World-ending fungus infections have been a popular trope in science fiction, finding itself in popular titles such as The Last of Us. However, the thought of a cataclysmic fungal infection has remained strictly fictional until recently. While some fungi can root themselves in humans, they cannot survive and grow inside a healthy human body. This is because humans do not provide the optimal environment for fungal growth, as fungi typically require a much cooler temperature and cannot withstand our internal body heat. While some exceptions exist, such as in individuals with weakened immune systems, the human body has remained inhospitable to most fungi.
Two days ago, that all changed when a man from India contracted a deadly plant fungus for the first time in human history. This mycologist, who had no previous health conditions that could’ve put him at risk, came to the hospital with hoarseness of voice, difficulty swallowing, a sore throat, and fatigue that had lasted for the past three months. CT scans showed a paratracheal abscess in his neck, pockets of pus that can block airways and lead to deadly infection if not caught quickly enough. After removing all the discharge, the man was diagnosed with Chondrostereum purpureum, a fatal disease known to attack roses.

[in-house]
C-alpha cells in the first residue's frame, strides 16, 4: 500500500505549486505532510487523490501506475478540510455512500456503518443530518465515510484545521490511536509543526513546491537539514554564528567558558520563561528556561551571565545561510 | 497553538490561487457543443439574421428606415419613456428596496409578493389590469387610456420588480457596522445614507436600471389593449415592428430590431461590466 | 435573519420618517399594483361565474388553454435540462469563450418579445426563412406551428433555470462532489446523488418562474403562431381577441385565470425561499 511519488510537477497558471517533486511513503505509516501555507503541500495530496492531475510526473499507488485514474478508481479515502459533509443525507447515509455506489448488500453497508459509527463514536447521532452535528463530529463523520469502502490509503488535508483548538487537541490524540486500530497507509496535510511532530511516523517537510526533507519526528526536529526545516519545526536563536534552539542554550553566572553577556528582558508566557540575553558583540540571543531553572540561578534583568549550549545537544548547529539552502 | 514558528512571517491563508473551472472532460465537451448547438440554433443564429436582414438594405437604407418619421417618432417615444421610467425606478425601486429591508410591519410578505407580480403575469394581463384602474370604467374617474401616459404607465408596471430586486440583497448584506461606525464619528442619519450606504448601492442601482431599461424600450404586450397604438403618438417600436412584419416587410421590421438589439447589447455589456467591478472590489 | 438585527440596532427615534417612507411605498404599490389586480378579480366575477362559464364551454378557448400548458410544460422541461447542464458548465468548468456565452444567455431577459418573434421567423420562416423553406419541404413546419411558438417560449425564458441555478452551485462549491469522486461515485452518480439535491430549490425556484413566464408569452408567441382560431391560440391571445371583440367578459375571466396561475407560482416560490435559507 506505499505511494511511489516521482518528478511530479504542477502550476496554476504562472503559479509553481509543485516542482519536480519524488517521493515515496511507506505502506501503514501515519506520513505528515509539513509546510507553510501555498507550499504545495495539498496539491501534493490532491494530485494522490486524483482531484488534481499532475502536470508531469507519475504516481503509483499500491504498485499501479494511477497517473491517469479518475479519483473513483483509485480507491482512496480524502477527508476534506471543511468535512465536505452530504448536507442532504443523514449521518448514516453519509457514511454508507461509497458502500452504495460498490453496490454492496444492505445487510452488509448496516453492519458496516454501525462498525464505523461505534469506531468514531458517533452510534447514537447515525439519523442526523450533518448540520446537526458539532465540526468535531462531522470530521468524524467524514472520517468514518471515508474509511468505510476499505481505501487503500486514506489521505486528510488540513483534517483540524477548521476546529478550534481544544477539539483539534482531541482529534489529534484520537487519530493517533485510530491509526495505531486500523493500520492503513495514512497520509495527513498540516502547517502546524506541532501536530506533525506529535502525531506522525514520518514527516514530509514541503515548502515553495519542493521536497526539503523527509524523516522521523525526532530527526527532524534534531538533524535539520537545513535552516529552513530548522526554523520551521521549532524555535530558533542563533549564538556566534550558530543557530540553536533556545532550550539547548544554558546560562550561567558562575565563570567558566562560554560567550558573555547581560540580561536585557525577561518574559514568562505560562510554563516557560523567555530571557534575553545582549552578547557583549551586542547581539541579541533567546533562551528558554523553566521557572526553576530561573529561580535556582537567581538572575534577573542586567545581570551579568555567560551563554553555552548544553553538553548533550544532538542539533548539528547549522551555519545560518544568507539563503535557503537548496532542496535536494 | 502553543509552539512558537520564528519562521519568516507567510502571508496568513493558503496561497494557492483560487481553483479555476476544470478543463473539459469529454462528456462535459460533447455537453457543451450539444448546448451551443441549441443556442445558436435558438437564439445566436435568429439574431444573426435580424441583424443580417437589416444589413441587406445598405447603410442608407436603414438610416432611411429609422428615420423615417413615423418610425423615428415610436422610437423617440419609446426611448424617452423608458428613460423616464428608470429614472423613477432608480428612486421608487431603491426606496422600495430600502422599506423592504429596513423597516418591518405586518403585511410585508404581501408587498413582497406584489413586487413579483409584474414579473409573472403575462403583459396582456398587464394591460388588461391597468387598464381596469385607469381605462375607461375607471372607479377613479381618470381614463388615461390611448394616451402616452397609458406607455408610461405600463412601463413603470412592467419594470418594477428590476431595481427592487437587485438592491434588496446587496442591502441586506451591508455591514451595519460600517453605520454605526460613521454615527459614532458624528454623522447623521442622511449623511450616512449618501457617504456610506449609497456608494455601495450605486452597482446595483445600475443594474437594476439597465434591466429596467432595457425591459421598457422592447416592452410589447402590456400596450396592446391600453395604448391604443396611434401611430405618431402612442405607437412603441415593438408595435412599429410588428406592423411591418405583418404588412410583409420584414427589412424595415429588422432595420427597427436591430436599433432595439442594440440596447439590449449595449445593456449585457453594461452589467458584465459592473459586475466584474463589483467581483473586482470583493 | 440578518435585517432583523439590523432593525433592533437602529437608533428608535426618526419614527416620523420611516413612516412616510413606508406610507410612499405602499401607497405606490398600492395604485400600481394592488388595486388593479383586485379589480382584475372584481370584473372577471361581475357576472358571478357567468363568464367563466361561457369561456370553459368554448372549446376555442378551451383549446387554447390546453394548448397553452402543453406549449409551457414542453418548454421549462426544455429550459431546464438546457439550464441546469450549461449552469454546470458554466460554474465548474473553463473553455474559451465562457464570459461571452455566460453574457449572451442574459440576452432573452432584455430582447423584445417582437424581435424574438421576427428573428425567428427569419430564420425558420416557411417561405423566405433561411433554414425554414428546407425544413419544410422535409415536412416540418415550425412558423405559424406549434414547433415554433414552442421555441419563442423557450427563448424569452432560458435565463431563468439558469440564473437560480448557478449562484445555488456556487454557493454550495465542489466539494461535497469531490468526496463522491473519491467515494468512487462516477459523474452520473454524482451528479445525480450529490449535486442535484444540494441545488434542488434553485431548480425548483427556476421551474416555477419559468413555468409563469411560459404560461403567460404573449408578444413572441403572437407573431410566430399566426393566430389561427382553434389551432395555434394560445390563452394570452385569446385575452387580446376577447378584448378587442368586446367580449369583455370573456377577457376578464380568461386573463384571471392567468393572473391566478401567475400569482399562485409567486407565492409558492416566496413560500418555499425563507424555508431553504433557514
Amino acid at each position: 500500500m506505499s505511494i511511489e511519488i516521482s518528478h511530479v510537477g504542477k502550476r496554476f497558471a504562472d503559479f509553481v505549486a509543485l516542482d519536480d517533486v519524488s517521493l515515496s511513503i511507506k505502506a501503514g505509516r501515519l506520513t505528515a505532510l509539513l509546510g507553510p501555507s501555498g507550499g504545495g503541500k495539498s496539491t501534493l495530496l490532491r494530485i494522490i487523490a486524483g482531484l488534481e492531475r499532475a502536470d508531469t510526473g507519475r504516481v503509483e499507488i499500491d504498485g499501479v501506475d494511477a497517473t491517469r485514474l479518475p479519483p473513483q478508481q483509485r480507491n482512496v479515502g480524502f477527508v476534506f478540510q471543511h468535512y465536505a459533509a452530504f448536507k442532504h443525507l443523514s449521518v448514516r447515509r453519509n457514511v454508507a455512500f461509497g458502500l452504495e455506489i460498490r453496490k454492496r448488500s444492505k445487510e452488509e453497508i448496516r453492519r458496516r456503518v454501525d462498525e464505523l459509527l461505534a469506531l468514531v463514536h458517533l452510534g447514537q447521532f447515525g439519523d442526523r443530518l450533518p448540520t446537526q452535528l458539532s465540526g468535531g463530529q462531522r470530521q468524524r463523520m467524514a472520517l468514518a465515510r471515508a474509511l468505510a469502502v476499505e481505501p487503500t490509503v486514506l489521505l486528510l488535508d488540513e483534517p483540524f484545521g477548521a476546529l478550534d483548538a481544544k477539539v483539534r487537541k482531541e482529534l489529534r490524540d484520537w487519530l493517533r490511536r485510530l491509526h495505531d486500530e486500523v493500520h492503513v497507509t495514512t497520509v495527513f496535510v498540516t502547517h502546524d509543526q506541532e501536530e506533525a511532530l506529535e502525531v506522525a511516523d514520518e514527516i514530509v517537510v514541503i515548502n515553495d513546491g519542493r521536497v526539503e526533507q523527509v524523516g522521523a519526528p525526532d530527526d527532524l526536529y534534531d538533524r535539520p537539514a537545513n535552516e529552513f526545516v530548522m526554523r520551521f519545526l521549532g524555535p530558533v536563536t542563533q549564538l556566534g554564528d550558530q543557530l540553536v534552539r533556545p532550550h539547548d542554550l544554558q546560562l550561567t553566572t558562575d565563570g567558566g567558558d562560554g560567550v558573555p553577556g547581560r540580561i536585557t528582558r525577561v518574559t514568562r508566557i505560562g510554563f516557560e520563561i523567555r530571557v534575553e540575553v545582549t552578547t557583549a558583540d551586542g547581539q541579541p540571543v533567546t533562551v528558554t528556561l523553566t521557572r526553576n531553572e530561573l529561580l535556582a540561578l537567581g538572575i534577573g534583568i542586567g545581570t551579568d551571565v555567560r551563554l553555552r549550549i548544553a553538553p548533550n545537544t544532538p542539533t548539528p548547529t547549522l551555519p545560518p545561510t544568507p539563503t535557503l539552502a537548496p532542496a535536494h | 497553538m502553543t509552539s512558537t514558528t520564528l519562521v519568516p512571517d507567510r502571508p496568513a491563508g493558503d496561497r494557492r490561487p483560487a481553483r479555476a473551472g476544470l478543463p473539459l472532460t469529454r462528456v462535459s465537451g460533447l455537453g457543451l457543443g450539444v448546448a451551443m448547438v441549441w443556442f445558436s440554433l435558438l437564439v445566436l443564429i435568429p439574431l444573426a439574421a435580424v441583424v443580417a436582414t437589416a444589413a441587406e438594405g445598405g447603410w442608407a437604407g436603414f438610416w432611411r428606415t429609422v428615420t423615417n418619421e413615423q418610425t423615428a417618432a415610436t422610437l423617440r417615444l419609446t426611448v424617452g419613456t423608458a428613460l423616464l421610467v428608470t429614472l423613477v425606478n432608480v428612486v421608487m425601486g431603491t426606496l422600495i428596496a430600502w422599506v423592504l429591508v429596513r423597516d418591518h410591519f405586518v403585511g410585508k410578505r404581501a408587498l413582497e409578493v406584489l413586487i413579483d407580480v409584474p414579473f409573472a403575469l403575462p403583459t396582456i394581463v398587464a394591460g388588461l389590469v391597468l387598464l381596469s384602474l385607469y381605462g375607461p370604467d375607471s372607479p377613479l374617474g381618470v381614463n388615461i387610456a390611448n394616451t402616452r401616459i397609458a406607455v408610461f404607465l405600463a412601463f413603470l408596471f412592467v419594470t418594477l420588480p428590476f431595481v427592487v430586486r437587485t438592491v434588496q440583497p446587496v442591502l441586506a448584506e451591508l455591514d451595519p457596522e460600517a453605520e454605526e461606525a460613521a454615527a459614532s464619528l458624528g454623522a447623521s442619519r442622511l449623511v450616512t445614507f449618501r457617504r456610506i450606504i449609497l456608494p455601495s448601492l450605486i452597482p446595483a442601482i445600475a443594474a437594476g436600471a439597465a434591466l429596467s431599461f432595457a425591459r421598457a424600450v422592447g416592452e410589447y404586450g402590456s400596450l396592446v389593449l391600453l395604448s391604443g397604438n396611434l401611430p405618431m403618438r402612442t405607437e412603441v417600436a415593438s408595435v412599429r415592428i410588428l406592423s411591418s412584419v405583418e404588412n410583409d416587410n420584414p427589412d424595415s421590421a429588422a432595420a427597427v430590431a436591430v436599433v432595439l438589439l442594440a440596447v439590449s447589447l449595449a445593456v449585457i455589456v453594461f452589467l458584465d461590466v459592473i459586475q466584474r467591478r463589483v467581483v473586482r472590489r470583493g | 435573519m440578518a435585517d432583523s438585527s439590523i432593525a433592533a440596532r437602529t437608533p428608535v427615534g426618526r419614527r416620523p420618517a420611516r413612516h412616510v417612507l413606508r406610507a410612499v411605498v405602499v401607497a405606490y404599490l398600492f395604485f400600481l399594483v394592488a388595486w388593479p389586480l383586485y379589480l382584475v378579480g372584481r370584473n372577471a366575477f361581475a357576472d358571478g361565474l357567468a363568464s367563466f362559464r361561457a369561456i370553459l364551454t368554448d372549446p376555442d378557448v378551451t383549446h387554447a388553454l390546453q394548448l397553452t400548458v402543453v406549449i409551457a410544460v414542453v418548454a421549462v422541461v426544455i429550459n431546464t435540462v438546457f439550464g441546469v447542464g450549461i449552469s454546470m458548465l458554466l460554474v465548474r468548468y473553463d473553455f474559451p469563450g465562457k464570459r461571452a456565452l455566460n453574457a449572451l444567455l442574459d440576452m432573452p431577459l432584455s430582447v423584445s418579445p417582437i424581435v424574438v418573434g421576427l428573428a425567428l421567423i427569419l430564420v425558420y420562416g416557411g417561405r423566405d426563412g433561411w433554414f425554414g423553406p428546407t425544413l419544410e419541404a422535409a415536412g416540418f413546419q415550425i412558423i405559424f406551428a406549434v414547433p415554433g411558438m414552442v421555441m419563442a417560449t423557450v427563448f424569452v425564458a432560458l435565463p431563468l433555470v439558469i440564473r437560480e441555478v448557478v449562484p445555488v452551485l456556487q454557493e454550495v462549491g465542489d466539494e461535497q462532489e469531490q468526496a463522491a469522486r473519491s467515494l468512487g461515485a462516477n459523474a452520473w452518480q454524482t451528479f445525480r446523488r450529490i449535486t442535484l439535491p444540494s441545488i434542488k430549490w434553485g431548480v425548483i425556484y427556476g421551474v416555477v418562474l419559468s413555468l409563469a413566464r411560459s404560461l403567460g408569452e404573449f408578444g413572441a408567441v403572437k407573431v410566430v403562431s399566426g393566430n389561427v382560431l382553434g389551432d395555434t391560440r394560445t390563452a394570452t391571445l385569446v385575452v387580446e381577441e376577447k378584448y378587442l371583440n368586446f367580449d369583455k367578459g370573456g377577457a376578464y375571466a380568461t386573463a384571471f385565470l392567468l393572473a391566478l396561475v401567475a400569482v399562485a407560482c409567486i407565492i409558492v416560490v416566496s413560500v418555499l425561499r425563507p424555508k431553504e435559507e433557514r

This unprecedented case raises grave concerns about fungal infection for everyone worldwide. The rising temperatures of the world have caused activation in the fungus’ genes resulting in fast mutation and evolution. As these fungi are forced to survive higher and higher heat, they are learning to overcome our body’s primary defense against them. The consequences of global warming are being seen even faster than we expected, and with this case, we may have opened the door to a deadly Pandora’s Box of fungal infection.
Daniel Kim (April 2023)